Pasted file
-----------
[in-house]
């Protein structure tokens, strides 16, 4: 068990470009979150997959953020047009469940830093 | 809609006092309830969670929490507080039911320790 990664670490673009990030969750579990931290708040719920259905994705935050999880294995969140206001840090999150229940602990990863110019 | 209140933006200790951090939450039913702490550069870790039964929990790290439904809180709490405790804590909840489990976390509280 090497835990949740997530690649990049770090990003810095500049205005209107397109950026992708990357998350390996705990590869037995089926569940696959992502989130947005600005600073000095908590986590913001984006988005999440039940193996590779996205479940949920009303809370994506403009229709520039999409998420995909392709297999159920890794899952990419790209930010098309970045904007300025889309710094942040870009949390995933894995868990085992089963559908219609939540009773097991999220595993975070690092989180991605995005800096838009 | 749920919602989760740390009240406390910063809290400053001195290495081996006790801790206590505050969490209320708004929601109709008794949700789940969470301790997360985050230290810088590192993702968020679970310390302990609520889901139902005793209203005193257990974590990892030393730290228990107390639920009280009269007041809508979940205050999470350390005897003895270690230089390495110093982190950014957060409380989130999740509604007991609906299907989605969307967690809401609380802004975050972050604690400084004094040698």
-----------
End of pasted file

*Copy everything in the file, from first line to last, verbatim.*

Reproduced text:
[in-house]
């Protein structure tokens, strides 16, 4: 068990470009979150997959953020047009469940830093 | 809609006092309830969670929490507080039911320790 990664670490673009990030969750579990931290708040719920259905994705935050999880294995969140206001840090999150229940602990990863110019 | 209140933006200790951090939450039913702490550069870790039964929990790290439904809180709490405790804590909840489990976390509280 090497835990949740997530690649990049770090990003810095500049205005209107397109950026992708990357998350390996705990590869037995089926569940696959992502989130947005600005600073000095908590986590913001984006988005999440039940193996590779996205479940949920009303809370994506403009229709520039999409998420995909392709297999159920890794899952990419790209930010098309970045904007300025889309710094942040870009949390995933894995868990085992089963559908219609939540009773097991999220595993975070690092989180991605995005800096838009 | 749920919602989760740390009240406390910063809290400053001195290495081996006790801790206590505050969490209320708004929601109709008794949700789940969470301790997360985050230290810088590192993702968020679970310390302990609520889901139902005793209203005193257990974590990892030393730290228990107390639920009280009269007041809508979940205050999470350390005897003895270690230089390495110093982190950014957060409380989130999740509604007991609906299907989605969307967690809401609380802004975050972050604690400084004094040698």